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The Role of Nationality on the Pacing of Ironman Triathletes

AUTHORS

Pantelis T Nikolaidis 1 , * , Ilja Kach 2 , Thomas Rosemann 2 , Beat Knechtle 2 , 3

1 Exercise Physiology Laboratory, Nikaia, Greece

2 Institute of Primary Care, University of Zurich, Zurich, Switzerland

3 Gesundheitszentrum, St Gallen, St Gallen, Switzerland

How to Cite: Nikolaidis P T, Kach I, Rosemann T, Knechtle B. The Role of Nationality on the Pacing of Ironman Triathletes, Asian J Sports Med. 2017 ; 8(4):e57130. doi: 10.5812/asjsm.57130.

ARTICLE INFORMATION

Asian Journal of Sports Medicine: 8 (4); e57130
Published Online: October 30, 2017
Article Type: Research Article
Received: April 9, 2017
Revised: July 28, 2017
Accepted: August 26, 2017
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Abstract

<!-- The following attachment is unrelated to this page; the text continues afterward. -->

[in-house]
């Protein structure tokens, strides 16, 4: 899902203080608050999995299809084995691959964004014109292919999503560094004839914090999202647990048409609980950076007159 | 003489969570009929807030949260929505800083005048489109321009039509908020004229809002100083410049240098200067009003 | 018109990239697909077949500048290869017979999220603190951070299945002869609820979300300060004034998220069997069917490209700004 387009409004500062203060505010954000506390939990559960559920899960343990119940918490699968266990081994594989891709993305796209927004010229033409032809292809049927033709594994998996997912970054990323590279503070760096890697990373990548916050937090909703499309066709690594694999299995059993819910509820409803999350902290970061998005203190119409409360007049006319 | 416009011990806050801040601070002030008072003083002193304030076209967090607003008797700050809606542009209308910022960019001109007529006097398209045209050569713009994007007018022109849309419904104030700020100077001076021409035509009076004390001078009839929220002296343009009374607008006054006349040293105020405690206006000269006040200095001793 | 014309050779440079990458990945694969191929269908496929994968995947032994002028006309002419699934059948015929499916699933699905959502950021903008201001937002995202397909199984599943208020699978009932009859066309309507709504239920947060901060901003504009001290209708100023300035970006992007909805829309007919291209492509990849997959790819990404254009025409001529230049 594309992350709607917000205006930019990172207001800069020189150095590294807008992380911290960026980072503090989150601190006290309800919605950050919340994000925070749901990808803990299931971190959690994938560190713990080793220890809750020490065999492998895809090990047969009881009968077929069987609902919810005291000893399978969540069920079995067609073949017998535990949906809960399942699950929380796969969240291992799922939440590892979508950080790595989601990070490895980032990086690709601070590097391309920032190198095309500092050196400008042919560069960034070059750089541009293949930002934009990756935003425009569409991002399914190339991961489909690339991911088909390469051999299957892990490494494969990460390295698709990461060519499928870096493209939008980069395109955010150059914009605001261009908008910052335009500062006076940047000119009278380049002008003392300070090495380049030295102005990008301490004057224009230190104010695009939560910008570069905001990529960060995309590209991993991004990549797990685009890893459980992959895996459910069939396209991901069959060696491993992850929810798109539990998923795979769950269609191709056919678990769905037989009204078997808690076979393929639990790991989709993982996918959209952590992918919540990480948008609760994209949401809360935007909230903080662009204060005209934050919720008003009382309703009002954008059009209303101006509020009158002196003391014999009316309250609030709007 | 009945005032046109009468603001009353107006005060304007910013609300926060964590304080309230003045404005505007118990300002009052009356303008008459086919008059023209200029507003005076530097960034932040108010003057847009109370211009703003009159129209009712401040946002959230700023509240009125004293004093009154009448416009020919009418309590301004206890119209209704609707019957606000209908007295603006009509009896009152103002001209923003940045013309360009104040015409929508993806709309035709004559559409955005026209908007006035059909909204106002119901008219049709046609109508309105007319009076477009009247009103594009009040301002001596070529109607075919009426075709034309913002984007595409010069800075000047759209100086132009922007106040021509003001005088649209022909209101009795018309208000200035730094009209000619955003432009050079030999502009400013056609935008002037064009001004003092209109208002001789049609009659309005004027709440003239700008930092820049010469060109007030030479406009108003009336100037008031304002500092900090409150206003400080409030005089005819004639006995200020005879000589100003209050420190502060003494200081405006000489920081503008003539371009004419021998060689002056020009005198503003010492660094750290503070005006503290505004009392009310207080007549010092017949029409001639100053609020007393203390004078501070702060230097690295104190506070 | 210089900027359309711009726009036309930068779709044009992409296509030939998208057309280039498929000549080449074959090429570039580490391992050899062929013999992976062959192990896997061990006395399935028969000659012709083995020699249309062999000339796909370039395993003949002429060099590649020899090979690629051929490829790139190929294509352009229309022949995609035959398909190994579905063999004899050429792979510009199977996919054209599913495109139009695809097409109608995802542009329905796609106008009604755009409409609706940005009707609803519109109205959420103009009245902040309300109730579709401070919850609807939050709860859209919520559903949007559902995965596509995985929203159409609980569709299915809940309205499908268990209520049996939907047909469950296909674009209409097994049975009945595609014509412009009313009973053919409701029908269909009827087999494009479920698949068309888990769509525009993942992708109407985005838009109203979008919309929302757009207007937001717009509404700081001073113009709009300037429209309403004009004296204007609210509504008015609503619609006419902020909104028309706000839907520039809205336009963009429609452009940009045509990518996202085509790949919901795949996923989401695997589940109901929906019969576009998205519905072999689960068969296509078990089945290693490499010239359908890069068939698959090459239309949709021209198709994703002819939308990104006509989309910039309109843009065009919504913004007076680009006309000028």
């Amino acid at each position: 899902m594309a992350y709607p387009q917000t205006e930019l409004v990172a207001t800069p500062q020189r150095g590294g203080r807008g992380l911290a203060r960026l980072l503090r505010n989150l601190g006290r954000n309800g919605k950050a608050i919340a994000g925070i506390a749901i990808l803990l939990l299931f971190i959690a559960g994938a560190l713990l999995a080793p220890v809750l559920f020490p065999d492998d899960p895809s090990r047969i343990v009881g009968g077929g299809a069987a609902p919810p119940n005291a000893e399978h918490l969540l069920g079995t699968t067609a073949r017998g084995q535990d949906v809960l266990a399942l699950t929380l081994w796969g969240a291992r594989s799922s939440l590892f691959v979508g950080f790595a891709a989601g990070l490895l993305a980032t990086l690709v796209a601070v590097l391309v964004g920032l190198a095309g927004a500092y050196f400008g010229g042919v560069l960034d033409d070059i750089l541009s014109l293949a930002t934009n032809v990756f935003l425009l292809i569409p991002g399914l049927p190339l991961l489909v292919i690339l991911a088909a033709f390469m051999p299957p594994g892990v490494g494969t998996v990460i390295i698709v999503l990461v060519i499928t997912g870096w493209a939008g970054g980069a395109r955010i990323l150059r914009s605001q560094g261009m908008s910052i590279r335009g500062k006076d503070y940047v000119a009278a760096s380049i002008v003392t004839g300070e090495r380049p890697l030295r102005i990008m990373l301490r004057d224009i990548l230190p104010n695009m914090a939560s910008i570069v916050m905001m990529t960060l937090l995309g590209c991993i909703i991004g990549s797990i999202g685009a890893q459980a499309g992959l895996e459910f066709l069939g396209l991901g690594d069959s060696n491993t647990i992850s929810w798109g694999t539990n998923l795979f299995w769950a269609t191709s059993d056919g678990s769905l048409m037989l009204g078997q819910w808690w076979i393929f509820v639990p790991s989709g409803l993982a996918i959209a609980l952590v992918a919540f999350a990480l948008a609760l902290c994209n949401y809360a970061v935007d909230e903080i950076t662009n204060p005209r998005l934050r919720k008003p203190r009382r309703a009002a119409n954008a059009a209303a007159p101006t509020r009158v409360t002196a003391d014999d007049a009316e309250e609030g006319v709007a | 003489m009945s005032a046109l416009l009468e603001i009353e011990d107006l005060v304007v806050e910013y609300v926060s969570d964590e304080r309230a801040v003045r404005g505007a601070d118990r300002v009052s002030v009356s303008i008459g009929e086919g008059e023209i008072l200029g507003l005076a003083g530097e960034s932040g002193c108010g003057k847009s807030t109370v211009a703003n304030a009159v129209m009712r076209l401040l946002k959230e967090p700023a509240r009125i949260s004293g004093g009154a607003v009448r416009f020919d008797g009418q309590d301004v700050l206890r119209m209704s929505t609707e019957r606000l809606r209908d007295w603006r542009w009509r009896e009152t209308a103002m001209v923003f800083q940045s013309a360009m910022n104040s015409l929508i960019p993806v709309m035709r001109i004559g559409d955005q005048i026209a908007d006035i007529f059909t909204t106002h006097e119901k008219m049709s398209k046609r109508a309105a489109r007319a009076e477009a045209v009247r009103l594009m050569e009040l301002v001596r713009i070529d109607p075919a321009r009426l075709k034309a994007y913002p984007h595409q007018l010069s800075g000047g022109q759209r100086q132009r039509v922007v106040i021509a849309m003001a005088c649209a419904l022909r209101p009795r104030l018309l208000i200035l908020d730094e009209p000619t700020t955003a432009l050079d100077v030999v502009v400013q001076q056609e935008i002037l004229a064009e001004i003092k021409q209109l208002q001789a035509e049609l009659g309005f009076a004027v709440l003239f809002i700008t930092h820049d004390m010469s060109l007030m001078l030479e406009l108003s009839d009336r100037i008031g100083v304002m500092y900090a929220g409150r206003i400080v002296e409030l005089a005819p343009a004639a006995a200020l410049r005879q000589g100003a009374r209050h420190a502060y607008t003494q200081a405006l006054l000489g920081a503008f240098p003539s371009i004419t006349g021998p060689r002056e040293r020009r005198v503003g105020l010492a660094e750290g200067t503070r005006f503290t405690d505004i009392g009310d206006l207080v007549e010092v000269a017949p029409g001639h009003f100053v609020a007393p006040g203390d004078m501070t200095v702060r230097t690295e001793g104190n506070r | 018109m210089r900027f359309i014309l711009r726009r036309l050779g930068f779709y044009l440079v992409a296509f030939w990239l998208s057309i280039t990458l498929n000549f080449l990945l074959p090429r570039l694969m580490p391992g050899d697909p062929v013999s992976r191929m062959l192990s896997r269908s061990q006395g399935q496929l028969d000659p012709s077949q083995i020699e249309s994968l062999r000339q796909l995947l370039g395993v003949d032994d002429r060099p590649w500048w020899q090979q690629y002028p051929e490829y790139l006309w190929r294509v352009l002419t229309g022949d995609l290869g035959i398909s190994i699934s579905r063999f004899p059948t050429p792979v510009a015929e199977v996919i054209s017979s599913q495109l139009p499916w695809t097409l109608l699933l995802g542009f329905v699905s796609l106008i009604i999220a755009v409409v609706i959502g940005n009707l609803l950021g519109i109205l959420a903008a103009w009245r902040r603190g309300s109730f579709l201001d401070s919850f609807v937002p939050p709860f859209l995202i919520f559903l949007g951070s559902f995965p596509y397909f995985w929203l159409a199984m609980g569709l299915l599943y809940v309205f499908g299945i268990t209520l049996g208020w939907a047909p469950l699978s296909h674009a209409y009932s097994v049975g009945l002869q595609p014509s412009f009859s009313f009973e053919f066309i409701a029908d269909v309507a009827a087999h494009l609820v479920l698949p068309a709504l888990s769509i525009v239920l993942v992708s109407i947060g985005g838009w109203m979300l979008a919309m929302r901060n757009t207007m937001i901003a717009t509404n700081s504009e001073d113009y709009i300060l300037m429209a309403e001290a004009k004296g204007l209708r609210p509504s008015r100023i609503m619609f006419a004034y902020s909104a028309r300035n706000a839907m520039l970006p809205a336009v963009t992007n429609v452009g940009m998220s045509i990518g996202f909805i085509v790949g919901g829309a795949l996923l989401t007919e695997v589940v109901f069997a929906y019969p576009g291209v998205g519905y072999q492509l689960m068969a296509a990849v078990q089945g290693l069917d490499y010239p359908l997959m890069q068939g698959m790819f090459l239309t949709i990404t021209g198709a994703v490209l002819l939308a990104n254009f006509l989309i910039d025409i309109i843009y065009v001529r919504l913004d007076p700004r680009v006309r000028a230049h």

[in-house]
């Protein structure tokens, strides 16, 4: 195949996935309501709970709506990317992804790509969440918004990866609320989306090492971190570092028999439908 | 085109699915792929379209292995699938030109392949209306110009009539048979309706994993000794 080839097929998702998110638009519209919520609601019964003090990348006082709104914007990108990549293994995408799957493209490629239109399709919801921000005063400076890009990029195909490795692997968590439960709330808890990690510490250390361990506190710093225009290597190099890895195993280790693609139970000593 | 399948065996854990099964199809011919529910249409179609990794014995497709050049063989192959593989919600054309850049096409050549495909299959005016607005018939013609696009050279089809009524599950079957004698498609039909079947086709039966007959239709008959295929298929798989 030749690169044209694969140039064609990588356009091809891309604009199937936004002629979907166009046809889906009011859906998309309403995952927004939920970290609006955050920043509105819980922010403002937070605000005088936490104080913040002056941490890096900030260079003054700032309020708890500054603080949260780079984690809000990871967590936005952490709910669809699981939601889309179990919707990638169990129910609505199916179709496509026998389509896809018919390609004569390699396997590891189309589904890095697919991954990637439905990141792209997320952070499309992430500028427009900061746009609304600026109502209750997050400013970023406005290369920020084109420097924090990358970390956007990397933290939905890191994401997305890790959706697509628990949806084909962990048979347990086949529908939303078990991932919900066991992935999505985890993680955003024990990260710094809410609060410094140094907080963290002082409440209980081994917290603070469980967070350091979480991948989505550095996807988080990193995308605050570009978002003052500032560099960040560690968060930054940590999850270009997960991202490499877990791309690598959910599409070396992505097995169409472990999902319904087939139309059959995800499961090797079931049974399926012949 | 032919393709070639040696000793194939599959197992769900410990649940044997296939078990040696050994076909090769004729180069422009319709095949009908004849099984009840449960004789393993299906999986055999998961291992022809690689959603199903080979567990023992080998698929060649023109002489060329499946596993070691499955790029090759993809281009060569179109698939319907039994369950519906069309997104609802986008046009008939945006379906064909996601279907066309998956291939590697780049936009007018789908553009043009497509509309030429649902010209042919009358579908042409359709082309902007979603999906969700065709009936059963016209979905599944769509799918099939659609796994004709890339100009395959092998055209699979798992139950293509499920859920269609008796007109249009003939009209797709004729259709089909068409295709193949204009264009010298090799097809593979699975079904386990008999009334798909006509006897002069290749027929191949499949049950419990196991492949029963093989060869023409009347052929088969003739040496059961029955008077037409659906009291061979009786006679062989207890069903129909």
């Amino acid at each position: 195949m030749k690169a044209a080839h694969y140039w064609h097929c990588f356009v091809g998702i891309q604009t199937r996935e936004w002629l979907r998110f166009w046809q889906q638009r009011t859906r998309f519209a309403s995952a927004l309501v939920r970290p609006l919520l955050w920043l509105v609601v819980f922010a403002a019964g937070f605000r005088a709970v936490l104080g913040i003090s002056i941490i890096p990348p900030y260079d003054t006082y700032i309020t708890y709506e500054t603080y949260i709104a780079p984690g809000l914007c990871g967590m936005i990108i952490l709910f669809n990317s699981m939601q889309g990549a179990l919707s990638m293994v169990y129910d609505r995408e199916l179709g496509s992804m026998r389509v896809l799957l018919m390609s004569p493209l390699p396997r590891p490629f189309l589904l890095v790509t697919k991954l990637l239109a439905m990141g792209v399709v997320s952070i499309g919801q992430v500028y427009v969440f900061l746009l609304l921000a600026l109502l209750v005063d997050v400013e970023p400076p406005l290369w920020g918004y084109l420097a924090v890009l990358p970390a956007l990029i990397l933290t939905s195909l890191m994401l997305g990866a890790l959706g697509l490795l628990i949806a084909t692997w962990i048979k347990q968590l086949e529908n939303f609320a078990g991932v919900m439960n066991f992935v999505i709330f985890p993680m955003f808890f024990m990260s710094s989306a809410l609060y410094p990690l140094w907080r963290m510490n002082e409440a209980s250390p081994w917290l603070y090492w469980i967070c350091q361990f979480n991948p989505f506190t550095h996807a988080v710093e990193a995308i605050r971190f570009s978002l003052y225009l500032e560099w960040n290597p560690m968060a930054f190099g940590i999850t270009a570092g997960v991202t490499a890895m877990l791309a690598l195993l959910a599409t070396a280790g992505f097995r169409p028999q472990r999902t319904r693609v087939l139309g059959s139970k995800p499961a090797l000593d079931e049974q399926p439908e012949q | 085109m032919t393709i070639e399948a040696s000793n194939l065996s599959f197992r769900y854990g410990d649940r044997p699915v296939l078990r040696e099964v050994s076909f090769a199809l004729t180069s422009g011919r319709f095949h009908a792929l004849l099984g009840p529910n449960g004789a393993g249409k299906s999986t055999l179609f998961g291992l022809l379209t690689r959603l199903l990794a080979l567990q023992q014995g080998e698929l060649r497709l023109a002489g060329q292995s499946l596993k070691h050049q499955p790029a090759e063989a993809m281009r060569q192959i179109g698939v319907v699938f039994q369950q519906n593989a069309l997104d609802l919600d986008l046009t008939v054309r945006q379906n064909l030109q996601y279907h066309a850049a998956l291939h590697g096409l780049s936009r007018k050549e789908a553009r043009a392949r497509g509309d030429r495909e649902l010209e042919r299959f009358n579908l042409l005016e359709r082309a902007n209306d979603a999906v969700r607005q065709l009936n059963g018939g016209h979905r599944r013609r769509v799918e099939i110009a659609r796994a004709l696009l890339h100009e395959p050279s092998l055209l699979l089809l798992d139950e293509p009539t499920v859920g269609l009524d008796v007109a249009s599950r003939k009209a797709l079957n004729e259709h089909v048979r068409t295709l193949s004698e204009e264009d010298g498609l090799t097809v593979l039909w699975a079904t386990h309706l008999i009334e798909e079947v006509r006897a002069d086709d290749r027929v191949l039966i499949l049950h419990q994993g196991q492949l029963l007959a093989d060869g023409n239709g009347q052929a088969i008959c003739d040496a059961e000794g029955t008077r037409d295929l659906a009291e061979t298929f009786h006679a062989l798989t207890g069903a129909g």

The aim of the present study was to examine the role of nationality on the pacing of Ironman triathlon (3.8 km swimming, 180 km cycling, and 42.195 km running). Data from 302,535 athletes (women, n = 61,087; men, n = 241,448) competing between 2002 and 2015 in 253 different Ironman triathlon races were analyzed. We examined split times (i.e. swimming, cycling, and running) and transition time, expressed as percentage of the overall race time. Participants were classified into performance groups according to their overall race time: 9 - 10 hours, 10 - 11 hours, 11 - 12 hours, 12 - 13 hours, 13 - 14 hours, 14 - 15 hours, 15 - 16 hours, > 16 hours. Compared to men, women spent relatively less time in swimming (P < 0.001, d = -0.07), running (P < 0.001, d = -0.14) and transition time (P < 0.001, d = -0.11), and more time in cycling (P < 0.001, d = 0.21). Germans were the fastest in both women and men (P < 0.001); Australians, Austrians and Brazilians were also among the four fastest nationalities in both sexes; (b) in women, athletes from New Zealand spent relatively the least time and athletes from Brazil the most on swimming, whereas in men, Australians spent relatively the least time and Austrians the most (P < 0.001); (c) Austrians spent relatively the least time in cycling and British the most in women, whereas Austrians spent relatively the least time and Spanish the most in men (P < 0.001); (d) British spent relatively the least time in running and Australians in women, and Spanish spent relatively the least time and Australians the most in men (P < 0.001); and (e) Australians spent relatively the least time in transition and British the most in women, whereas Australians spent relatively the least time and Irish the most in men (P < 0.001). Therefore, nationality should be considered in optimizing pacing strategy in Ironman triathlon.